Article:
should be able to agree on is that 6 year-olds on a soccer field bear more resemblance to a

swarm of bees buzzing around a ball than they do to an actual soccer team. Young players stay in very close contact for extended periods. 12 year-olds understand the game and are

disciplined enough to properly space apart. There is no precise age when the shift from bees to soccer players occurs. Anytime a cut-off has to be determined, there is always someone just on the other side who feels slighted. If a 16 year-old can drive, why can’t a 15 year-old? If a 17 year-old can join the military, why can’t a 16 year-old? The age 10 cut-off for full-strength

games was felt to be the best compromise by the three organizations mentioned above. An

exception was made for 8 and 9 year-olds in travel leagues based on the selective nature of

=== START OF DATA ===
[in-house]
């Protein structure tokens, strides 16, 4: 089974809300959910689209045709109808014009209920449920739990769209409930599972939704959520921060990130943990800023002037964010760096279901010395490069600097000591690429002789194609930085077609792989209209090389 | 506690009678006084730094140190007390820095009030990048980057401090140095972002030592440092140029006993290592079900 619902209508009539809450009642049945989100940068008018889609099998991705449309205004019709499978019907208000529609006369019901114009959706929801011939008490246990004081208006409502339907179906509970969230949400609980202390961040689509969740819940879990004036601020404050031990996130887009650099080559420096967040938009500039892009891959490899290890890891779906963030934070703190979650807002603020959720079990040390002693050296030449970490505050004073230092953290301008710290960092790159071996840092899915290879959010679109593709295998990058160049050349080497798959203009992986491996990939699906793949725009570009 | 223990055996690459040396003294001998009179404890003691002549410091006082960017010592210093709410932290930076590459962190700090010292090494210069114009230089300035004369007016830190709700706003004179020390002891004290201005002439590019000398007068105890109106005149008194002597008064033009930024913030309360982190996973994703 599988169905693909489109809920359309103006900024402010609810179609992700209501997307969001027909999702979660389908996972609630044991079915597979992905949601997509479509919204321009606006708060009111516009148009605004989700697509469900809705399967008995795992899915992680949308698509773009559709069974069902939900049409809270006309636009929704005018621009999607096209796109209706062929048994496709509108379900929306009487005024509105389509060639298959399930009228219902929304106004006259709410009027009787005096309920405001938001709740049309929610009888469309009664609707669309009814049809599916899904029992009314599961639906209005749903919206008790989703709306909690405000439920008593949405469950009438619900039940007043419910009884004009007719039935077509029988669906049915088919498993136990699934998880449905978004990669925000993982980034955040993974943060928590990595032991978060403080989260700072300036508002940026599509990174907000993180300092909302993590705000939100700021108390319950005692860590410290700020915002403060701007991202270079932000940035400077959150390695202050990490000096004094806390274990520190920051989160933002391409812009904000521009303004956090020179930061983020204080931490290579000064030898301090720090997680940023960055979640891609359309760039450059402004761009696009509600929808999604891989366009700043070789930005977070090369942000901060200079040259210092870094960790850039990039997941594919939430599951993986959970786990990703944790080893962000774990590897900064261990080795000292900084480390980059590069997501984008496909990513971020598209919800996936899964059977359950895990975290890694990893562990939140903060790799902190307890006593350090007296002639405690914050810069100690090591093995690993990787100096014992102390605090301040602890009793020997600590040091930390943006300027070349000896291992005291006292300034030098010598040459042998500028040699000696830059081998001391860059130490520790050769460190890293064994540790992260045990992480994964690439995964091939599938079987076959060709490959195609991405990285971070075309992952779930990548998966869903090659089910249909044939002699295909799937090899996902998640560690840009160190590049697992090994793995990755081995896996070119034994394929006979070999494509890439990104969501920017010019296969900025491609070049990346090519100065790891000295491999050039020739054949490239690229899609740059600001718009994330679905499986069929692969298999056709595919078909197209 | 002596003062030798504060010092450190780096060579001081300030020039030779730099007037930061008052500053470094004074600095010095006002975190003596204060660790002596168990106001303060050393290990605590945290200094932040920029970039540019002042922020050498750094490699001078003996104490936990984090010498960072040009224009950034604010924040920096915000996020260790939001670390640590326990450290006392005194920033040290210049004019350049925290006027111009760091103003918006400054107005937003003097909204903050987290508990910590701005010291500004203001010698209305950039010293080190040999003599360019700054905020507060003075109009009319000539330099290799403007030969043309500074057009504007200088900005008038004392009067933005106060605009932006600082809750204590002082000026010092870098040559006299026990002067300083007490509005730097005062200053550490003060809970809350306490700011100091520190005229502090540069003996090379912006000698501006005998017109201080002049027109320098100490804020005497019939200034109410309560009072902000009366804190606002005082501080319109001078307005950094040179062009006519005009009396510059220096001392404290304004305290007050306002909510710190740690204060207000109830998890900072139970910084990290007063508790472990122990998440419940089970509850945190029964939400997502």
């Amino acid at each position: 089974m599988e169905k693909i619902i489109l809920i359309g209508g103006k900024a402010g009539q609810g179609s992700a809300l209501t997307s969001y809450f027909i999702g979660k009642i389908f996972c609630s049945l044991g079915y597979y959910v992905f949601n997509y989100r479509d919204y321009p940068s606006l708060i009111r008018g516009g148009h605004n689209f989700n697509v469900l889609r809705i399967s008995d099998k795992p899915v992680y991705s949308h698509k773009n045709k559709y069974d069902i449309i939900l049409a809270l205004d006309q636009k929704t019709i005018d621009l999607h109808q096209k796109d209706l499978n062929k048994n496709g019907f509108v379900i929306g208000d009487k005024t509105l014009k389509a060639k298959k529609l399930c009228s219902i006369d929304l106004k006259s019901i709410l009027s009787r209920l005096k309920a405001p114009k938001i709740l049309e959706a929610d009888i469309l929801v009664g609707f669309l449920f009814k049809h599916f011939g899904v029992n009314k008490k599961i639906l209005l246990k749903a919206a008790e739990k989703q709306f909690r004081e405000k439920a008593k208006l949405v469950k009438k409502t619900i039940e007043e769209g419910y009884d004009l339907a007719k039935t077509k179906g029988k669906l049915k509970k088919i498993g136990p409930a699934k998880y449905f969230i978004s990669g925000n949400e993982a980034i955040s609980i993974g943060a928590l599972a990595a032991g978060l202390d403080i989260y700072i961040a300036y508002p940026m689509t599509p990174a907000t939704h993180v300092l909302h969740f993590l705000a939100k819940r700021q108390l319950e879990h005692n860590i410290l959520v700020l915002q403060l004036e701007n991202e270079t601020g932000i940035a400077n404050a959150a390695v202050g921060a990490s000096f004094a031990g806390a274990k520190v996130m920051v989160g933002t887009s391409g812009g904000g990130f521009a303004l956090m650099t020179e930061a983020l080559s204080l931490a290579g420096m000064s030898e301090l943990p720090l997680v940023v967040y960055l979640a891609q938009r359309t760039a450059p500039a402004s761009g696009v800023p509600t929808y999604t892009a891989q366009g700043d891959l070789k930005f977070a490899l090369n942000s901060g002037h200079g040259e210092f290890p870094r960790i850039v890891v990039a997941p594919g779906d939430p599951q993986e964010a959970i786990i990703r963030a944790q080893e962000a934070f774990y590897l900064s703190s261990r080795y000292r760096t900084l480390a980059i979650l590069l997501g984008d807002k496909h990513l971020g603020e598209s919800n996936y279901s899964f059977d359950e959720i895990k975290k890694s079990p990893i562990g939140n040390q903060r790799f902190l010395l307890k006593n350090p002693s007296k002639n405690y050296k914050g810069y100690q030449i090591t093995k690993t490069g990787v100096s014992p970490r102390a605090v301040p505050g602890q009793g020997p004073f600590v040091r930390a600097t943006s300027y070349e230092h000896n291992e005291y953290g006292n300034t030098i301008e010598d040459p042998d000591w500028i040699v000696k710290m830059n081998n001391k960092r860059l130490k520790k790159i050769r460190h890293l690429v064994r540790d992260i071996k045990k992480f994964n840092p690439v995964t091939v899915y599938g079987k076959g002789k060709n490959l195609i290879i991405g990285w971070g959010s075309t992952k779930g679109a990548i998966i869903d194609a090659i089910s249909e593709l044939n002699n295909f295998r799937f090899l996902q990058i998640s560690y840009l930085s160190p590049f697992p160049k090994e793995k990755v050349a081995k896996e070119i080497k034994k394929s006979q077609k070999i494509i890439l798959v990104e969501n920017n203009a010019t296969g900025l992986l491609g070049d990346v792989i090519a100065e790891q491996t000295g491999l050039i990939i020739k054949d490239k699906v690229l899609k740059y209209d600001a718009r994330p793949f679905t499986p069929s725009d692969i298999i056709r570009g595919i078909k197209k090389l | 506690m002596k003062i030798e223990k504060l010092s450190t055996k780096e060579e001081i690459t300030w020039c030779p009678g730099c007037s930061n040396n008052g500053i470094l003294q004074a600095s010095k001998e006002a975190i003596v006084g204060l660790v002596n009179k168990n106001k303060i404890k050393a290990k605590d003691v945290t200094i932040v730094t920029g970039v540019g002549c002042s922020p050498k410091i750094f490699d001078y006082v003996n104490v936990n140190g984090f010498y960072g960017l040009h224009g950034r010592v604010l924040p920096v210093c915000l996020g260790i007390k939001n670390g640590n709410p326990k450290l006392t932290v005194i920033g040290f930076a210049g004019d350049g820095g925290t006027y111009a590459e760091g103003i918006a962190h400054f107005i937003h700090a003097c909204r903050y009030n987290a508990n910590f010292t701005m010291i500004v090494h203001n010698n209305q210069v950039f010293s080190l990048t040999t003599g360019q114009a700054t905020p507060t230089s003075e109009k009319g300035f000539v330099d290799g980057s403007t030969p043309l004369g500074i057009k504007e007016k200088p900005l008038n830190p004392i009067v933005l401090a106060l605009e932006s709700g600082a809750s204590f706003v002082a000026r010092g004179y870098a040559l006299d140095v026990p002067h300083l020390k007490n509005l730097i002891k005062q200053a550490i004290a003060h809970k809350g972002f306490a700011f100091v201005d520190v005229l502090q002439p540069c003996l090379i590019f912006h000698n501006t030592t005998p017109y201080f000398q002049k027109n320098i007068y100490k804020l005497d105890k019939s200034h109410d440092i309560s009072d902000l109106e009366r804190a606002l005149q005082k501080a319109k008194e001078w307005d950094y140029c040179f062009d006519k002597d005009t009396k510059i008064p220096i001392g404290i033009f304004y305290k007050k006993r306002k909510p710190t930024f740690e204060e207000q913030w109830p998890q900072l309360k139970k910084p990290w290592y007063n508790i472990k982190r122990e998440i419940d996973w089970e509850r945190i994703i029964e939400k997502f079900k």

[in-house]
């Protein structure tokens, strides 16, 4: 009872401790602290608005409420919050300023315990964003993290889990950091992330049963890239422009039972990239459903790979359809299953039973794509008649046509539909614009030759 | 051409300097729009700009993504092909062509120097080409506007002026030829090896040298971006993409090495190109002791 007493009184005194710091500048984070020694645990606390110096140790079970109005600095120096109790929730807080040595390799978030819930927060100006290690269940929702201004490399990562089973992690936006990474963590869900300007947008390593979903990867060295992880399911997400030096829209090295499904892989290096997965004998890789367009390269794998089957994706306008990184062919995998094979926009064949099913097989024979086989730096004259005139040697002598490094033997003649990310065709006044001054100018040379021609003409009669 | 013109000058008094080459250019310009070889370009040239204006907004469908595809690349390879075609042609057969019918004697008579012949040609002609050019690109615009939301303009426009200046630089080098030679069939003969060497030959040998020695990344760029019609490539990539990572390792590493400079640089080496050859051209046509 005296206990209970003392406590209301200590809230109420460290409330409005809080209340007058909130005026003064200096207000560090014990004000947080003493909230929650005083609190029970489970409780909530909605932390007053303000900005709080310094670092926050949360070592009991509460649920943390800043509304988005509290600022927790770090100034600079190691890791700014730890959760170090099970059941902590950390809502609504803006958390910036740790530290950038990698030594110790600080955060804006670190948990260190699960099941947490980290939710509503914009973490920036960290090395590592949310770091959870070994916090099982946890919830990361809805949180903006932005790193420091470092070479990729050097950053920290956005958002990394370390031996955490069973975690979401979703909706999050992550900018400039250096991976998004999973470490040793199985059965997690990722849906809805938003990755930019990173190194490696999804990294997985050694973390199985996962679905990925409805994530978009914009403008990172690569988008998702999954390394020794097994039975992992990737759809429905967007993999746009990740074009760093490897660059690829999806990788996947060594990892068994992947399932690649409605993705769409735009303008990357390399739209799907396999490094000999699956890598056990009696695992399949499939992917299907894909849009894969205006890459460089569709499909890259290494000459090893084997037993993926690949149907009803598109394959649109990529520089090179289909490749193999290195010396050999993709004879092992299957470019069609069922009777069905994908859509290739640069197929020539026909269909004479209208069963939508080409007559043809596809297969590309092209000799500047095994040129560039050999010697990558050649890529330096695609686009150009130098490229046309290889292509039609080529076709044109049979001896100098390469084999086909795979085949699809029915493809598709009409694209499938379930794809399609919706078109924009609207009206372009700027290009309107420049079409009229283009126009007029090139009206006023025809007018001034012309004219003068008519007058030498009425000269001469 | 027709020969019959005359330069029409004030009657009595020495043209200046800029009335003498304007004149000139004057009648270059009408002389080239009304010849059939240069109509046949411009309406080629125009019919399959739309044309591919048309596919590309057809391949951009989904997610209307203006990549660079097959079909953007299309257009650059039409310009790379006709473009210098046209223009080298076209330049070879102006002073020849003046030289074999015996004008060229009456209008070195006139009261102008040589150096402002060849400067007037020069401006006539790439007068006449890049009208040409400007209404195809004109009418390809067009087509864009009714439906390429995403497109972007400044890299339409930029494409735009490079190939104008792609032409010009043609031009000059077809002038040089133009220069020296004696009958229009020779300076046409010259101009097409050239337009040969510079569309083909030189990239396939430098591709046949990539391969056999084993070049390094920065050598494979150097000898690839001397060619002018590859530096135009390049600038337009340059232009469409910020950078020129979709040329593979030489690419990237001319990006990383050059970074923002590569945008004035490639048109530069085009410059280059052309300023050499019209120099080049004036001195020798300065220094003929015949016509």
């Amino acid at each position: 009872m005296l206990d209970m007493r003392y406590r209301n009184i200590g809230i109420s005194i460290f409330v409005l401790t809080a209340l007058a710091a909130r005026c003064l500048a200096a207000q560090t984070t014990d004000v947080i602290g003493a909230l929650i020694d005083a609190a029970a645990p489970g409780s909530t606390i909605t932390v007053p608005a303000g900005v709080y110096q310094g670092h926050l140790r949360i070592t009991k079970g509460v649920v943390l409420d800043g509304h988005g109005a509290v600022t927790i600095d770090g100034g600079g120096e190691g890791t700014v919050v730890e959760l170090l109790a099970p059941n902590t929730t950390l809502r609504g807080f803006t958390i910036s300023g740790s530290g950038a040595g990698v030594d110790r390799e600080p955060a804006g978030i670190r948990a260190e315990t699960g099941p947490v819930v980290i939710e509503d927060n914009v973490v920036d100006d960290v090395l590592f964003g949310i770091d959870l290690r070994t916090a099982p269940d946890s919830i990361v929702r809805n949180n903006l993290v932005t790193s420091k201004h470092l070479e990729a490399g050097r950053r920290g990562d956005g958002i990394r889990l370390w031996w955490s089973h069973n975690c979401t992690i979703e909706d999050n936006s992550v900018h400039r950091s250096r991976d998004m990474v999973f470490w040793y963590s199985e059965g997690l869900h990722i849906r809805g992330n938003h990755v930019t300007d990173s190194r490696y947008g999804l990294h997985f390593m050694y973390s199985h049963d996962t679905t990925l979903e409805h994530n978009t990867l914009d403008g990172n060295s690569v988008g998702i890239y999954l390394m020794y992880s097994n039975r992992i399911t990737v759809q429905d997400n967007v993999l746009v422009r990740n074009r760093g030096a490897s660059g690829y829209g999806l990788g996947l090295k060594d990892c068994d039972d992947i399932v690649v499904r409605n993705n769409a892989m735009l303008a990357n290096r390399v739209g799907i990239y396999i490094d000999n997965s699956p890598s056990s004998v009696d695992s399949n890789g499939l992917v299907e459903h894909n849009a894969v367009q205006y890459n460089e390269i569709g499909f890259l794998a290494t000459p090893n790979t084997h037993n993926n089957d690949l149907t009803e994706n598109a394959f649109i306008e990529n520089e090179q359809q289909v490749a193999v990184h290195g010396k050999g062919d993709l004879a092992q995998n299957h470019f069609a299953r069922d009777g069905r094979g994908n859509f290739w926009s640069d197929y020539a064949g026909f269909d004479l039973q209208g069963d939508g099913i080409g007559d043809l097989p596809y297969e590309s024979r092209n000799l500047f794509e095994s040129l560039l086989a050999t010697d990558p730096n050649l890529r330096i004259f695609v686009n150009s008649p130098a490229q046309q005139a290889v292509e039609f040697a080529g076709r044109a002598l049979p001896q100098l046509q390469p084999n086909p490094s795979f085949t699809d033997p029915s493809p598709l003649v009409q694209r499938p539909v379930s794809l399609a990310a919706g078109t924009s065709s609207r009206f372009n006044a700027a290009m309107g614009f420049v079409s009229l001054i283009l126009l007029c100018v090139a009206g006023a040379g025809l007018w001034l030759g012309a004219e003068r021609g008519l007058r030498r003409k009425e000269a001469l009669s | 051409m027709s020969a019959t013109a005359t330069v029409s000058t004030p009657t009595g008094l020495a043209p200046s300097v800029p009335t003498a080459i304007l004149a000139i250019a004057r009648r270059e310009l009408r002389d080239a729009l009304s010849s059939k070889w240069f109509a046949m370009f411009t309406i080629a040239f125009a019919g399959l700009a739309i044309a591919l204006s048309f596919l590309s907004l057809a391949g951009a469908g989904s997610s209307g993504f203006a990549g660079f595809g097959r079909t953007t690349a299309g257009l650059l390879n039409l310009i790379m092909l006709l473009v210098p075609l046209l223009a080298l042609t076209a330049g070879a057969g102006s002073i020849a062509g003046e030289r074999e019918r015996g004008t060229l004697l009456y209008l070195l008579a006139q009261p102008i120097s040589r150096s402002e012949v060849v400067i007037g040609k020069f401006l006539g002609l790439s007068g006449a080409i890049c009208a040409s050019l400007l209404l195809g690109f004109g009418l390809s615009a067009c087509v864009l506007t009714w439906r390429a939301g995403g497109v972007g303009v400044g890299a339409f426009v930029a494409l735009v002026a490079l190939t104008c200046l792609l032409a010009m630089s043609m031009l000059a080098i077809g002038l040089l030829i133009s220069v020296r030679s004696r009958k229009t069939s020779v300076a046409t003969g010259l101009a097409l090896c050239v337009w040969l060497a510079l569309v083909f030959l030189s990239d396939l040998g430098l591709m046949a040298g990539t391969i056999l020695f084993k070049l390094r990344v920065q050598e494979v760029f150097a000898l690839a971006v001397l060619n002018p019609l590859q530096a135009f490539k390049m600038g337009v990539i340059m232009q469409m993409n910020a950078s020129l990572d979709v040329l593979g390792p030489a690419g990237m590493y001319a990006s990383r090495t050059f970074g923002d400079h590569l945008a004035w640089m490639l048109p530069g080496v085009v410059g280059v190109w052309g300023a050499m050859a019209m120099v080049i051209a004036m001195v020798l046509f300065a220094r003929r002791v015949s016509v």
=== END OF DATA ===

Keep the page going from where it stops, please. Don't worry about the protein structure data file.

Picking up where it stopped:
these teams. This is a temporary situation. Any young children playing microgames this fall will

be back to their regular games next year.


We have also heard complaints about restrictions on spectators. Youth sports is the only type of athletic competition in Maryland allowed to have any spectators. The reality is that people

from different households will see others they know and get together for prolonged

conversations. Since there’s no practical way to enforce social distancing, having a uniform rule to limit spectators allows coaches to concentrate on their players. Whether COVID is spread on a playing field or sideline, it still drives up cases and the potential for serious illness.

The foundation of a civil society is compromise. As adults, we can explain to our children that